Attempts to save Gandhi’s assassins during the trial too point to Godse’s association with the RSS. Jha mentions a telegram, found in DP Mishra’s (former Madhya Pradesh Chief Minister and father of Brajesh Mishra) papers. The telegram was sent by an RSS worker to the then Prime Minister, Jawaharlal Nehru.

Mishra’s papers, which are kept in the Nehru Memorial Museum and Library, New Delhi, reveal the Sangh and its members’ intimate ties with Godse. “One of them, for example, even sent a telegram to Nehru, requesting the release of Godse on the ground that such a step would be in accordance with Gandhi’s principle of ahimsa. The swayamsevak, Ramchandra Singh Rambhau of Chhindwara in the Central Provinces, was quickly arrested by the police. In his statement, he said he knew Godse as one of the ‘instructors’ of the RSS in Poona, where he stayed for five years to complete his college education.”

The book provides a vivid sketch of the lives and times of Godse and his cohorts in the Sangh and the Mahasabha. It also underlines the frequent blurring of the dividing line between the two organisations.

Also read: Hate speech at Haridwar: Controversial leader tells Hindus to take up arms

As opposed to Gandhian humility and resistance to British rule, the so-called Hindu outfits, in their flamboyance, often took a fancy to totalitarian regimes elsewhere and always stayed away from Gandhiji’s struggle for freedom of the country. Yet, as per the book, Godse at one stage had felt an urge to join the Congress-led freedom movement but he was weaned away by Savarkar’s sectarianism. Despite this, Savarkar virtually disowned Godse during the trial and went scot free.

Behind every crime is a motive. In Gandhi’s murder what is palpable is that the protagonists of Hindutva of those times couldn’t ever imagine surpassing Gandhi’s avowed belief and practice of true faith. And true faith’s appeal touches across diversity and plurality of myriad sorts; something which Savarkar’s Hindutva lacked. He tried to compensate this with hate, antagonism, and confrontation that took Gandhi’s life and also endangered that of a newborn country, as India was only a few months old at the time of Gandhi’s assassination.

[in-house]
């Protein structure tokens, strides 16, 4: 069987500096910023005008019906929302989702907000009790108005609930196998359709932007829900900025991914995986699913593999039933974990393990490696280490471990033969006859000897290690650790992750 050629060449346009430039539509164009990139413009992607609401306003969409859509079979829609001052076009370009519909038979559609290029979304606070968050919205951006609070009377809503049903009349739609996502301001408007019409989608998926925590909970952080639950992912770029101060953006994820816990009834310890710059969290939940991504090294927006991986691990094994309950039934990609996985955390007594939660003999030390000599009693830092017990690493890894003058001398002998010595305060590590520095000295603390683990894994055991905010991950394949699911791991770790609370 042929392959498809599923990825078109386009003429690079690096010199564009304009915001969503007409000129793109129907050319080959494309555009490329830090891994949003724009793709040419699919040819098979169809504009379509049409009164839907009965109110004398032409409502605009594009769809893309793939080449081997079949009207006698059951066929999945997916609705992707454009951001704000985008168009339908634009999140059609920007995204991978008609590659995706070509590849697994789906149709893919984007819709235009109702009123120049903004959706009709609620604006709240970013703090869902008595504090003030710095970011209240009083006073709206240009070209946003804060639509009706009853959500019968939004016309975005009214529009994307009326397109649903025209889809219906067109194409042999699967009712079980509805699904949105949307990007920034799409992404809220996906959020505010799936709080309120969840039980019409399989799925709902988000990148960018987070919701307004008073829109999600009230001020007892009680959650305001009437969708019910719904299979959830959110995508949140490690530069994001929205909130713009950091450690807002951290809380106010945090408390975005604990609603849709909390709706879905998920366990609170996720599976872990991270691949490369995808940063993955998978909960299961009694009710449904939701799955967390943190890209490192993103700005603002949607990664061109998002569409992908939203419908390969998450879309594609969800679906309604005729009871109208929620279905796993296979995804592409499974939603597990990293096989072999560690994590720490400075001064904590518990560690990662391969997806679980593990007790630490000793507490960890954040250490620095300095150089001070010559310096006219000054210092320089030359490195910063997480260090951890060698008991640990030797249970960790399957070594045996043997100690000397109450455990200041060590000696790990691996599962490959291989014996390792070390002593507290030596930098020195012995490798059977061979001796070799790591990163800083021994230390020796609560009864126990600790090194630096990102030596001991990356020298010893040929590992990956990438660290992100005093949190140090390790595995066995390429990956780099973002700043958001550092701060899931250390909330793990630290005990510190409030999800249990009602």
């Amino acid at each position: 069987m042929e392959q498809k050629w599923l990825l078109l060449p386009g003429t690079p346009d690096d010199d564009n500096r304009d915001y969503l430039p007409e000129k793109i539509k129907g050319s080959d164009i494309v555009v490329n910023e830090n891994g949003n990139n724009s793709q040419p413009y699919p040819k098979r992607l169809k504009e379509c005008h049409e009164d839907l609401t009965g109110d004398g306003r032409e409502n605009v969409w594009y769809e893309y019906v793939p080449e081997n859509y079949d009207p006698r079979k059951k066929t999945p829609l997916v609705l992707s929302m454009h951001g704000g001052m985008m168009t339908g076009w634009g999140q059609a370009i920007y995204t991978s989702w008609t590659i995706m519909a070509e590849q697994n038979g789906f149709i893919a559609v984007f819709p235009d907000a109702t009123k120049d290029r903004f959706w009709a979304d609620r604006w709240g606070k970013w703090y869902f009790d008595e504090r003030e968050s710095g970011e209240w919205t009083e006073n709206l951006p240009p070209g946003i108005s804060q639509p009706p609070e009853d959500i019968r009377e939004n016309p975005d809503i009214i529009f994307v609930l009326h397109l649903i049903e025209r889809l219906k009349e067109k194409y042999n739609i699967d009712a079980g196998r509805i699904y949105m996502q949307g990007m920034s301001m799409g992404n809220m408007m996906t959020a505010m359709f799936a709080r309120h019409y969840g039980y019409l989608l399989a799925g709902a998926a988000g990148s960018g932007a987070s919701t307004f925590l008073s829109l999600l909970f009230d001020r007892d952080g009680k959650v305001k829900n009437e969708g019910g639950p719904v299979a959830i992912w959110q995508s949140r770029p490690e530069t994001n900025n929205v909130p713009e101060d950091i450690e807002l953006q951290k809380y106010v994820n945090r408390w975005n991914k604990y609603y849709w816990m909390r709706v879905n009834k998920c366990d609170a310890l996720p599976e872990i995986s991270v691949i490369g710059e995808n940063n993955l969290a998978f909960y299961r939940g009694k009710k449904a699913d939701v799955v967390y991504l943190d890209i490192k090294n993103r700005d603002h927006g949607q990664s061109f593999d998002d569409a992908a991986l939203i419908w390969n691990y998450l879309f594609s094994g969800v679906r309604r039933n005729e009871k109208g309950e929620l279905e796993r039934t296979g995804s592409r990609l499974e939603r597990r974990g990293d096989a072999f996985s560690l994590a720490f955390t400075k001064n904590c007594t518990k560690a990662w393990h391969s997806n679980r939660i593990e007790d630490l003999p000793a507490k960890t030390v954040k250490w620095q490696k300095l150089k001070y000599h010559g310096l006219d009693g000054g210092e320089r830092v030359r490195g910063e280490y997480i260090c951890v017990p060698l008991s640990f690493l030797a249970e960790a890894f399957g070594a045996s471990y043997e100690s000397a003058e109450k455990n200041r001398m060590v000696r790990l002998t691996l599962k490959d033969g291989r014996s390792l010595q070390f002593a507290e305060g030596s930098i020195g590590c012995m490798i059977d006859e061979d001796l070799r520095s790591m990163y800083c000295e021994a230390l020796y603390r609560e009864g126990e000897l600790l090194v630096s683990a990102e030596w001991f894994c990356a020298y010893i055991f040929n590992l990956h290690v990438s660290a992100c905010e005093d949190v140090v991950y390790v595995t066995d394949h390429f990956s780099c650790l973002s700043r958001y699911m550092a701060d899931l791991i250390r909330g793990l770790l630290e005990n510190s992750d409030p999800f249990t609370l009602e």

Also read: A conversation with Gandhiji in the time of coronavirus pandemic

Yet, it was easier to kill Gandhi than slaying Gandhism. His assassination turned out to be the result of a conspiracy that badly backfired on Hindutva outfits. For decades, they became quite unpopular following the Mahatma’s assassination. But as old habits die hard, the same groups came out of their closets as soon as public outrage against them ebbed with time. Today, they may pay lip service to Gandhi and rattle off some of his ideas without even removing Godse from their minds. And sadly, this is happening once again as attempts are on to truss up the country with theocracy, in step with the ideas of Godse and Savarkar.

(The writer is an independent journalist based in Delhi and NCR. He tweets @abidshahjourno) 

(The Federal seeks to present views and opinions from all sides of the spectrum. The information, ideas or opinions in the articles are of the author and do not necessarily reflect the views of The Federal)